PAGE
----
On March 2nd, 1807, Congress approved a bill banning the importation of slaves from outside the United States. Then-President Thomas Jefferson—a slave owner—pushed forward the act to abolish the importation of slaves, calling participation in slave trade “violations of human rights.”

While perhaps well-intentioned, the change still made up a sort of cognitive dissonance, according to Professor Eric Foner of Columbia University. He told NPR host Michel Martin that saying it’s okay to own slaves, as long as they’re not imported, is a bit like animal rights activists saying it is okay to own pets, but not livestock.

FONER: And they made that distinction between the right of property and slaves where slavery existed, and the right to seize people and ship them across the ocean, which they say was really illegitimate.

The punishment for violating the law: prison time or a fine. But few actually enforced those measures. Smugglers saw opportunities to illegally import Africans as slaves. And, the domestic slave trade got a boost, too.

Despite loopholes and minimal enforcement, the 1807 act of Congress was a step in the right direction. Homegrown slavery increased as existing slaves had children. But the act vastly decreased the number of kidnappings on the African continent associated with trans-Atlantic slavery. The evil institution of slavery persisted for six more decades, until the 13th Amendment abolished it in 1865.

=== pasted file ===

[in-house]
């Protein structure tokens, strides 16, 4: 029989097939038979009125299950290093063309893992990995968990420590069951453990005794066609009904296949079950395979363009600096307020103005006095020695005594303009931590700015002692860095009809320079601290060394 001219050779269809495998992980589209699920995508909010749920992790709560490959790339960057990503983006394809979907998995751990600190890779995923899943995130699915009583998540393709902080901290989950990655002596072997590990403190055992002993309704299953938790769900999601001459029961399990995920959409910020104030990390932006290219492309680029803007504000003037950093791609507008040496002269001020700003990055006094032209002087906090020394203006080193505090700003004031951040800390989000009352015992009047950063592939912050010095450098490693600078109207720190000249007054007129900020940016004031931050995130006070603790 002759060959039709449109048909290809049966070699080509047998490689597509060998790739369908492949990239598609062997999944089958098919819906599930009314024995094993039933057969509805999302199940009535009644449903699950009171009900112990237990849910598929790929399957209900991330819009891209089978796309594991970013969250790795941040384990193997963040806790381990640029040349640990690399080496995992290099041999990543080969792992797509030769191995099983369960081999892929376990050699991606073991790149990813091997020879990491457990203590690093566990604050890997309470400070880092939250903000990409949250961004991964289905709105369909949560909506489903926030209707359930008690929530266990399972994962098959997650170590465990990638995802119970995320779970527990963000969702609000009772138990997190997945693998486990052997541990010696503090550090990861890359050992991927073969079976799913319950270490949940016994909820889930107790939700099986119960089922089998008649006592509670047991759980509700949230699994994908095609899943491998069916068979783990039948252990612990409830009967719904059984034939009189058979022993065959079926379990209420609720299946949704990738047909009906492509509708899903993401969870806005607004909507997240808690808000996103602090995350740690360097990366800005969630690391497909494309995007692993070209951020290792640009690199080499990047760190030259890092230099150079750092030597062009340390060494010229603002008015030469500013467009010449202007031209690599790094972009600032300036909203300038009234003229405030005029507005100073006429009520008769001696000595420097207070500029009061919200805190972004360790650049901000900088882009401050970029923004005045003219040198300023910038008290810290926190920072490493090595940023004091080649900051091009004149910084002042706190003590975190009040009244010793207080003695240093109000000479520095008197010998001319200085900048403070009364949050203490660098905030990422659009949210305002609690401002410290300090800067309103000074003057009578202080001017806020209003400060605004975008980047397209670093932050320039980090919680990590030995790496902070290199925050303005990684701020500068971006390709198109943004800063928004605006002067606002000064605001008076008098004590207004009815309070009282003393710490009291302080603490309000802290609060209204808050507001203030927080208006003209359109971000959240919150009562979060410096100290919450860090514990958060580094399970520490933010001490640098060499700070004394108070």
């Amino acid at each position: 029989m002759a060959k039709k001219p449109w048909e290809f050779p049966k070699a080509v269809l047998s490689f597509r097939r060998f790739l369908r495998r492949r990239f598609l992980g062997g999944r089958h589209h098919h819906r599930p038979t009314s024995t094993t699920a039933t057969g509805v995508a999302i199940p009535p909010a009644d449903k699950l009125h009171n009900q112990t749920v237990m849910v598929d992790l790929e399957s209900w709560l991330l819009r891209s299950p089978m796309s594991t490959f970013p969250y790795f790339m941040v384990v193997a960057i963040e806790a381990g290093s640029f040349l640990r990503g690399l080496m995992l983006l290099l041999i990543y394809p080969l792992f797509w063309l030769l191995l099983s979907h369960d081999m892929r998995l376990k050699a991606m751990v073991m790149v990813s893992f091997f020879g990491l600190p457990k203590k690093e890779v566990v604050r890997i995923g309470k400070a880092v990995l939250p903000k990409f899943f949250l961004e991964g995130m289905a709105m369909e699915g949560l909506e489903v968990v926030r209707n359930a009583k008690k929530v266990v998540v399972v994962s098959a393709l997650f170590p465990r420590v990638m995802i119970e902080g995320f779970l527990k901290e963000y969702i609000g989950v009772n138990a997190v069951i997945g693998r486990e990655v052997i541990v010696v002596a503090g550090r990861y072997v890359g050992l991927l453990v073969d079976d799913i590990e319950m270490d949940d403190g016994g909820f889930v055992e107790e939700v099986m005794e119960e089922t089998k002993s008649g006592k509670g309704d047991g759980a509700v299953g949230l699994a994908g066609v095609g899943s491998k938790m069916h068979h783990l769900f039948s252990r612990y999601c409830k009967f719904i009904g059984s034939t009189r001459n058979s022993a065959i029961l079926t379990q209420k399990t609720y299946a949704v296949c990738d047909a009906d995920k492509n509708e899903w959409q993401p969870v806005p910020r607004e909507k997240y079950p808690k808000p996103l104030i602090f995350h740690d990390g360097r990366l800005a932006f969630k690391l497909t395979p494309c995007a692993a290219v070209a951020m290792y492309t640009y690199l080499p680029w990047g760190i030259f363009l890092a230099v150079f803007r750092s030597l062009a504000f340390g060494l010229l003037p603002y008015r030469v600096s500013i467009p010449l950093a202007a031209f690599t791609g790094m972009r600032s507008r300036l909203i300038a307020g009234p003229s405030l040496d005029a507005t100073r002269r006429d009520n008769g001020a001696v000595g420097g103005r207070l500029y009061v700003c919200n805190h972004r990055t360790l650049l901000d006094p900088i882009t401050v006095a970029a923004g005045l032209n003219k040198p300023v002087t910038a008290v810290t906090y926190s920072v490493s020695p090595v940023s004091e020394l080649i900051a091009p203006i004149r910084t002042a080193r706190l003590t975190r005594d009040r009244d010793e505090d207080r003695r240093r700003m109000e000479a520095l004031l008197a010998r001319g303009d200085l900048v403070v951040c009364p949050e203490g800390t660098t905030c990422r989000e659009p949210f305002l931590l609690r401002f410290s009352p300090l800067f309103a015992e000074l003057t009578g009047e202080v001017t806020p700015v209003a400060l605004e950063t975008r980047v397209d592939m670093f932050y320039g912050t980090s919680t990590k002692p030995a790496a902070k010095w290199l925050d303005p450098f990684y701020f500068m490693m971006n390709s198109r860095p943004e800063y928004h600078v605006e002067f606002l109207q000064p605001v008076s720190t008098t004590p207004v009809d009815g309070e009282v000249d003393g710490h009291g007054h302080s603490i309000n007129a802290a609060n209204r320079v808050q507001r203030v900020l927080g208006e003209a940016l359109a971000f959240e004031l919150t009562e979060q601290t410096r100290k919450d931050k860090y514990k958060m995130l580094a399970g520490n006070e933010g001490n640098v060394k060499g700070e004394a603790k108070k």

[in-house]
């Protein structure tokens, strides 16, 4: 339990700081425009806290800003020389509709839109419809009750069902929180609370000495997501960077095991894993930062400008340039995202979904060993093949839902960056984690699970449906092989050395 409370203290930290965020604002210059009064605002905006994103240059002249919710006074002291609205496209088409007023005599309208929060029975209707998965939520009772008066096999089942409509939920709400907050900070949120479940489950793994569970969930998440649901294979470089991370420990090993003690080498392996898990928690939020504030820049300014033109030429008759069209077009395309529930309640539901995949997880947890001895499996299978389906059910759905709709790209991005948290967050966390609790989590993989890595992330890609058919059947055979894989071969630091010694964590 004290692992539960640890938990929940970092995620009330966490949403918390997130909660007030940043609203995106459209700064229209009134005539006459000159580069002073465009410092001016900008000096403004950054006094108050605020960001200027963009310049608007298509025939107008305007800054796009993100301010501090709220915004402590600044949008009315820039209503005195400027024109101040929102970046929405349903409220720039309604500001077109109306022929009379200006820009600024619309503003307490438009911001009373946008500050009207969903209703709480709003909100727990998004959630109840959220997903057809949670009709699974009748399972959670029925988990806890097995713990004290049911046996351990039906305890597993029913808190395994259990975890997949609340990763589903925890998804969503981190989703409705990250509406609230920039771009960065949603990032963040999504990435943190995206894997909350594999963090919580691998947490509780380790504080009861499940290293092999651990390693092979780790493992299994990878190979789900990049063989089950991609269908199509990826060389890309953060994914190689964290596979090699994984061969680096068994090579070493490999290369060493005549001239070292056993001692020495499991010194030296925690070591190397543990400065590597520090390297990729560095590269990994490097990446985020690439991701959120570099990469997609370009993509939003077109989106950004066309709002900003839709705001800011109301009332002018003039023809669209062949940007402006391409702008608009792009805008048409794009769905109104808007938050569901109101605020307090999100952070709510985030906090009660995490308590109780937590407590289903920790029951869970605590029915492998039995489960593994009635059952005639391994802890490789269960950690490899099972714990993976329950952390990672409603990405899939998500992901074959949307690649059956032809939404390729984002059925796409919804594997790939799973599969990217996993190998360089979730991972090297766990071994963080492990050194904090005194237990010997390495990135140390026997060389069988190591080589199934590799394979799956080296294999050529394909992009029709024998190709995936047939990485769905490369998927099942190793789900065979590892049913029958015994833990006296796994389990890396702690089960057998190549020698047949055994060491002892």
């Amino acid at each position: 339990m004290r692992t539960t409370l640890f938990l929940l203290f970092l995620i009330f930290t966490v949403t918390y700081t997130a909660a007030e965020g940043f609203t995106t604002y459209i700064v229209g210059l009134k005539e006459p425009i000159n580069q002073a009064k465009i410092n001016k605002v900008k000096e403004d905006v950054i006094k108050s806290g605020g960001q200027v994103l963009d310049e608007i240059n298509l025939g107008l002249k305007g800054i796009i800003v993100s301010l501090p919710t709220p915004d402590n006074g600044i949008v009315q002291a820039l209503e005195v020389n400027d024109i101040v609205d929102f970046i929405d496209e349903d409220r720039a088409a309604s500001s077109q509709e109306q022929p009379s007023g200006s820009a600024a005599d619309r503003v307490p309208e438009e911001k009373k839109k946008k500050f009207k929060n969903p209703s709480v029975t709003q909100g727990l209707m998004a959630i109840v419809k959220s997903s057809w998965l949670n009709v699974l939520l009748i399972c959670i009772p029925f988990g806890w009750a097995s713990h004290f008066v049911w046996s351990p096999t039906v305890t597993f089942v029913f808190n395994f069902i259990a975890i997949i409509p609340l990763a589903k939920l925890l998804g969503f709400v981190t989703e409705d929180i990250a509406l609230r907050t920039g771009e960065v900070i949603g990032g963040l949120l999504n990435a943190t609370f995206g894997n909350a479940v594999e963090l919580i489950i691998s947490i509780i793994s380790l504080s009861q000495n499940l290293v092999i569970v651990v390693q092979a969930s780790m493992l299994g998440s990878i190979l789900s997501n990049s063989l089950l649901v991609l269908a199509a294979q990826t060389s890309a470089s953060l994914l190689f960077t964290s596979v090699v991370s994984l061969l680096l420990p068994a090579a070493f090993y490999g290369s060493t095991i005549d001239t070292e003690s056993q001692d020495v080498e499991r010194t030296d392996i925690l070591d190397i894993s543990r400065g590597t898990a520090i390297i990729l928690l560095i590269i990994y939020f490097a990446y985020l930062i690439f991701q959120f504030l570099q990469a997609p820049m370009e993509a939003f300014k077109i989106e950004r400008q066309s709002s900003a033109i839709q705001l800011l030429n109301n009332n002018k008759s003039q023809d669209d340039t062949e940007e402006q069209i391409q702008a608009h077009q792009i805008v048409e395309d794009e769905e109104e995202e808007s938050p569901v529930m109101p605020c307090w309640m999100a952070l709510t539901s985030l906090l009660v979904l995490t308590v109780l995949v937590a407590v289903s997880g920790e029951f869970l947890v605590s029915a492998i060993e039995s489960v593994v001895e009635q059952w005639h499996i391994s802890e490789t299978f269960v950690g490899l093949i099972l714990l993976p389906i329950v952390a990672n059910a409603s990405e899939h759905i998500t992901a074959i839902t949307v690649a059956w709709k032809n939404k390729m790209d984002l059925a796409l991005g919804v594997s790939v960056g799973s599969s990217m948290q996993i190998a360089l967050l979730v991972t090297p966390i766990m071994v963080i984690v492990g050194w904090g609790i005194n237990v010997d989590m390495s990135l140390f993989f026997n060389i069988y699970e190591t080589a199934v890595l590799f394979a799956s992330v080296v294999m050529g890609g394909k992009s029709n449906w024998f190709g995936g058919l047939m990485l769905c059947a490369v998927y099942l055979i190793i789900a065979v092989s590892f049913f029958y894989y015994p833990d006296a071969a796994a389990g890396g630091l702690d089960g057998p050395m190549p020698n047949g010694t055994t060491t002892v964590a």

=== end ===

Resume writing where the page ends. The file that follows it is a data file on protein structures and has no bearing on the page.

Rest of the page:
And for our final entry of the day, we’ll turn to a wonder in the Western United States.

On March 1st, 1872, President Ulysses S. Grant signed an act making Yellowstone America’s first National Park. Archaeological evidence dates civilization in the area back thousands of years, but the first organized expedition took place in 1870.

Explorers were stunned by the wildlife and plant diversity.

The park is around 2 million acres—most of that raw wilderness. Nearly 300 species of birds and 65 species of mammals reside there. A giant reserve of magma beneath the park powers some of its most memorable attractions, like the geyser Old Faithful that shoots out thousands of gallons of water each hour.

SOUND: OLD FAITHFUL ERUPTING

While Yellowstone was the first, there are now 59 total national parks in the United States. Yellowstone hosts millions of guests a year, reaching a high of over 4 million guests in 2016. But, if you’re planning a trip for the park’s 150th birthday, be mindful of the wildlife. Prior to 1970, feeding the bears was actually encouraged.

Park officials changed the rules after facing grizzly consequences. While rare, the most recent bear-related death in park history occurred in August 2015.

SONG: “Ole Faithful,” Eddy Arnold

That’s this week’s WORLD History Book. I’m Katie Gaultney.


WORLD Radio transcripts are created on a rush deadline. This text may not be in its final form and may be updated or revised in the future. Accuracy and availability may vary. The authoritative record of WORLD Radio programming is the audio record.